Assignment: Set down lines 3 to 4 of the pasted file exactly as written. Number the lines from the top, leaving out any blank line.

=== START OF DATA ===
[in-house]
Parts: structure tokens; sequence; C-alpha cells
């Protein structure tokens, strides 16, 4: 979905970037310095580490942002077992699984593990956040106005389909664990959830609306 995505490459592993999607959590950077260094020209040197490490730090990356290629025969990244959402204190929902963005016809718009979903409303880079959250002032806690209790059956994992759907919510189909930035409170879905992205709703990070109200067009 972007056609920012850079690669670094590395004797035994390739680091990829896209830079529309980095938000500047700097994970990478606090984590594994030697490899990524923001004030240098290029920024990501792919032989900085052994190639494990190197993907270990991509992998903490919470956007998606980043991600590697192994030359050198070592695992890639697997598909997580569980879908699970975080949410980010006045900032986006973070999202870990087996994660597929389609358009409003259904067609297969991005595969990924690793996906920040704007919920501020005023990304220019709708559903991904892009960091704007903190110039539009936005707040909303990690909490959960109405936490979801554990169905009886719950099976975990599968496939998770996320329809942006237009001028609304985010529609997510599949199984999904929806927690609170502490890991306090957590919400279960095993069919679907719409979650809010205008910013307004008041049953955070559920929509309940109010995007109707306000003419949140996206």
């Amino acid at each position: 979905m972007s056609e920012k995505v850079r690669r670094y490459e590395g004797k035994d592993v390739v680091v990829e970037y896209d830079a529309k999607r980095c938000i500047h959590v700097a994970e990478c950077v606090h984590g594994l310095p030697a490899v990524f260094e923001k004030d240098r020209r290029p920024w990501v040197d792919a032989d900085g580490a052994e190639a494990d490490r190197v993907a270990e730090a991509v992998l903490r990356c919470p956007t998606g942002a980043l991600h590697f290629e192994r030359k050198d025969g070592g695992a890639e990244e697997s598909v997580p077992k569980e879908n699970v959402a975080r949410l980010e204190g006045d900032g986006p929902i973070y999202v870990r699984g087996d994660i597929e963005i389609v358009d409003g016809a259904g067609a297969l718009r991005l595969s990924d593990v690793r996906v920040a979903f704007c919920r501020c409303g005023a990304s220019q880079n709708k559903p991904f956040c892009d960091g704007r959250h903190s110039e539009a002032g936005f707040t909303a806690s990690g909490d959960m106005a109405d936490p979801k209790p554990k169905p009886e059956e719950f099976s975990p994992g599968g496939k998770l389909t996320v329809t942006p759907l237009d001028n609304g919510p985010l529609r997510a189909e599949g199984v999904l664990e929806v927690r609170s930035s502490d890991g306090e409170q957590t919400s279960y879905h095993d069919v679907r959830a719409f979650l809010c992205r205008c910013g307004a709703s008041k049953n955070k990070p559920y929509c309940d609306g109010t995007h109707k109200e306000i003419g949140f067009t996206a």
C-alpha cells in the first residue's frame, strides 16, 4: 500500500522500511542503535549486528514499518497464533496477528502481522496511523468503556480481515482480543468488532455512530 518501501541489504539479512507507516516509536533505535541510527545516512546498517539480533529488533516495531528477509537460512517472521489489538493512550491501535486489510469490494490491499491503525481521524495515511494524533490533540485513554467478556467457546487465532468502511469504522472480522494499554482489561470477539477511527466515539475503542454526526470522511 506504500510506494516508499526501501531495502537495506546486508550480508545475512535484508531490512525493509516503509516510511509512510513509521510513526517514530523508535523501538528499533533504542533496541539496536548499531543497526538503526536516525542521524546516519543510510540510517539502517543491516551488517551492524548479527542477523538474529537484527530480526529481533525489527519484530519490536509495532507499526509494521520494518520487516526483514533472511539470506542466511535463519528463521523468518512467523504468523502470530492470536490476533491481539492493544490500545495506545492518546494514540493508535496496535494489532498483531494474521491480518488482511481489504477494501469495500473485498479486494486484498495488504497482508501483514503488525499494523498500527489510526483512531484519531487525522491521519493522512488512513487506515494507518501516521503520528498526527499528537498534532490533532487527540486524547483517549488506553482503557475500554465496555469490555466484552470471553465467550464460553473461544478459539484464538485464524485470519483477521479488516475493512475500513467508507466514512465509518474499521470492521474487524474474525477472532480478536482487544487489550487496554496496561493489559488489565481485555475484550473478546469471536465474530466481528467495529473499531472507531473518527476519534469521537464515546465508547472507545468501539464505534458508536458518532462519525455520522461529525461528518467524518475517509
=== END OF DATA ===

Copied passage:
């Protein structure tokens, strides 16, 4: 979905970037310095580490942002077992699984593990956040106005389909664990959830609306 995505490459592993999607959590950077260094020209040197490490730090990356290629025969990244959402204190929902963005016809718009979903409303880079959250002032806690209790059956994992759907919510189909930035409170879905992205709703990070109200067009 972007056609920012850079690669670094590395004797035994390739680091990829896209830079529309980095938000500047700097994970990478606090984590594994030697490899990524923001004030240098290029920024990501792919032989900085052994190639494990190197993907270990991509992998903490919470956007998606980043991600590697192994030359050198070592695992890639697997598909997580569980879908699970975080949410980010006045900032986006973070999202870990087996994660597929389609358009409003259904067609297969991005595969990924690793996906920040704007919920501020005023990304220019709708559903991904892009960091704007903190110039539009936005707040909303990690909490959960109405936490979801554990169905009886719950099976975990599968496939998770996320329809942006237009001028609304985010529609997510599949199984999904929806927690609170502490890991306090957590919400279960095993069919679907719409979650809010205008910013307004008041049953955070559920929509309940109010995007109707306000003419949140996206």
């Amino acid at each position: 979905m972007s056609e920012k995505v850079r690669r670094y490459e590395g004797k035994d592993v390739v680091v990829e970037y896209d830079a529309k999607r980095c938000i500047h959590v700097a994970e990478c950077v606090h984590g594994l310095p030697a490899v990524f260094e923001k004030d240098r020209r290029p920024w990501v040197d792919a032989d900085g580490a052994e190639a494990d490490r190197v993907a270990e730090a991509v992998l903490r990356c919470p956007t998606g942002a980043l991600h590697f290629e192994r030359k050198d025969g070592g695992a890639e990244e697997s598909v997580p077992k569980e879908n699970v959402a975080r949410l980010e204190g006045d900032g986006p929902i973070y999202v870990r699984g087996d994660i597929e963005i389609v358009d409003g016809a259904g067609a297969l718009r991005l595969s990924d593990v690793r996906v920040a979903f704007c919920r501020c409303g005023a990304s220019q880079n709708k559903p991904f956040c892009d960091g704007r959250h903190s110039e539009a002032g936005f707040t909303a806690s990690g909490d959960m106005a109405d936490p979801k209790p554990k169905p009886e059956e719950f099976s975990p994992g599968g496939k998770l389909t996320v329809t942006p759907l237009d001028n609304g919510p985010l529609r997510a189909e599949g199984v999904l664990e929806v927690r609170s930035s502490d890991g306090e409170q957590t919400s279960y879905h095993d069919v679907r959830a719409f979650l809010c992205r205008c910013g307004a709703s008041k049953n955070k990070p559920y929509c309940d609306g109010t995007h109707k109200e306000i003419g949140f067009t996206a």